VER’s 1 January–30 September 2018 return 2.0%; five-year annual return 6.0%

Published 2018-10-29 at 10:27


The world economy continued to grow relatively strongly during the reporting period, but its peak seems to have passed in many economic regions. Since last spring, protectionist measures, rising interest rates in the United States and specific problems in individual countries have undermined the economic sentiment.

The equity markets developed especially favourably in the United States, where corporate profits reached an all-time high as a result of robust economic growth and tax cuts. Finnish equities also yielded healthy returns.

The fixed income markets have been under pressure during the beginning of the year. The emerging market bonds that have given VER excellent returns over the past few years have suffered as a result of interest rate hikes in the United States, the strengthening of the U.S. dollar and the escalating trade war.

Future monitoring and evaluation of the State Pension Fund’s investment activities will increasingly focus on long-term outcomes and future prospects instead of quarterly reporting. However, VER will continue to post quarterly figures and comments to the same extent as previously.

On 30 September 2018, VER’s investment assets totalled EUR 19.7 billion.  The return on investments at fair values was 2.0 per cent during the first three quarters and 1.5 per cent in the third quarter. Over the past five years, the average nominal rate of return (1 October 2013–30 September 2018) was 6.0 per cent and the annual ten-year return 6.3 per cent. Since 2001 when VER’s activities assumed their current form, the average rate of return has been 5.5 per cent.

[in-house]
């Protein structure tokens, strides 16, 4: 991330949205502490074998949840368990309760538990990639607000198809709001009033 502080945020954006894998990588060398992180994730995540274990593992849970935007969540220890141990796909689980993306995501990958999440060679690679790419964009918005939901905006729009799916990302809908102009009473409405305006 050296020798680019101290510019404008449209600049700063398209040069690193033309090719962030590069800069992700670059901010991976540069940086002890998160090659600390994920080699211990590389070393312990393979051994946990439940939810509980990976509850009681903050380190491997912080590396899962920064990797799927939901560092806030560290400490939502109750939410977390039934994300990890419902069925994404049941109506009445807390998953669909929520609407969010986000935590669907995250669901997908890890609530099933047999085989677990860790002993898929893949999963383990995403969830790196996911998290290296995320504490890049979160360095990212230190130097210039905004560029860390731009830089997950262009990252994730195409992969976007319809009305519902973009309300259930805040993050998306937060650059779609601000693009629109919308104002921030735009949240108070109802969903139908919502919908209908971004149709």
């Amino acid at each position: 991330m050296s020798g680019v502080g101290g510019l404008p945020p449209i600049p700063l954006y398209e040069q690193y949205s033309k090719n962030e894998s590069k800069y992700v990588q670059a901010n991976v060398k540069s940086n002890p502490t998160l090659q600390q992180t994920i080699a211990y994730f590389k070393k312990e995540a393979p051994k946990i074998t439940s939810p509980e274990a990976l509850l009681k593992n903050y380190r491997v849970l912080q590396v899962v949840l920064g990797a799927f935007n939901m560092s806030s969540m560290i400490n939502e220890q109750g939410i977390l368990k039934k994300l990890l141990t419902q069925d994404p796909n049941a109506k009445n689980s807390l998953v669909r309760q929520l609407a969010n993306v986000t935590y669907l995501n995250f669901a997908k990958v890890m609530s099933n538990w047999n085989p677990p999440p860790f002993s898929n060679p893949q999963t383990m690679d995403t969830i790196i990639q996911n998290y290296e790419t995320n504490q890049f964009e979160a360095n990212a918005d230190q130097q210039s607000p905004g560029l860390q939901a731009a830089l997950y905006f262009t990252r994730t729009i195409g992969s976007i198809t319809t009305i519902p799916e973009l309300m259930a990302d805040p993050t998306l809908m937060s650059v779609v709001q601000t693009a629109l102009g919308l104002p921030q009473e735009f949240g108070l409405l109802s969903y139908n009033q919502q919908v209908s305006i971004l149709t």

The real rate of return during the first three quarters was 1.0 per cent. The average five-year real return was 5.4 per cent and ten-year real return 5.1 per cent.



From the state’s point of view, it is pertinent to compare the return on investments with the cost of net government debt because the funds accumulated in preparation for future pension expenditure can be deemed to reduce such debt. Over the past ten years (1 October 2008–30 September 2018), VER’s average annual rate of return has beaten the cost of net government debt by 2.8 percentage points. Since 2001, the total market-value returns earned by VER have exceeded the cumulative average cost of equivalent government debt by more than EUR 6 billion over the same period.


VER monitors long-term return relative to overall market developments by comparing the actual return with a global index in which the weight of both equities and currency-hedged bonds is 50 per cent.



In accordance with the directive of the Ministry of Finance, VER’s investments are divided into fixed income instruments, equities and other investments. At the end of September, fixed income instruments accounted for 37.5 per cent, equities 49.2 per cent and other investments 9.2 per cent of the total. The rest of the effect was due to derivatives. Of the large asset classes, liquid fixed income instruments generated a return of -1.6 per cent and listed equities 4.6 per cent during the first three quarters.



Fixed income instruments

Liquid fixed income investments

Liquid fixed income investments gave a return of -1.6 per cent.

During the first few months of the year, the interest rates increased sharply as investors expected inflation to accelerate, particularly in the United States following the tax cuts, and central banks to continue to tighten their monetary policies. The risk premiums on corporate loans increased clearly from the previously extremely low levels. The emerging markets suffered as a result of raised U.S. interest rates and the stronger dollar. Additionally, fears of a trade war rattled the markets.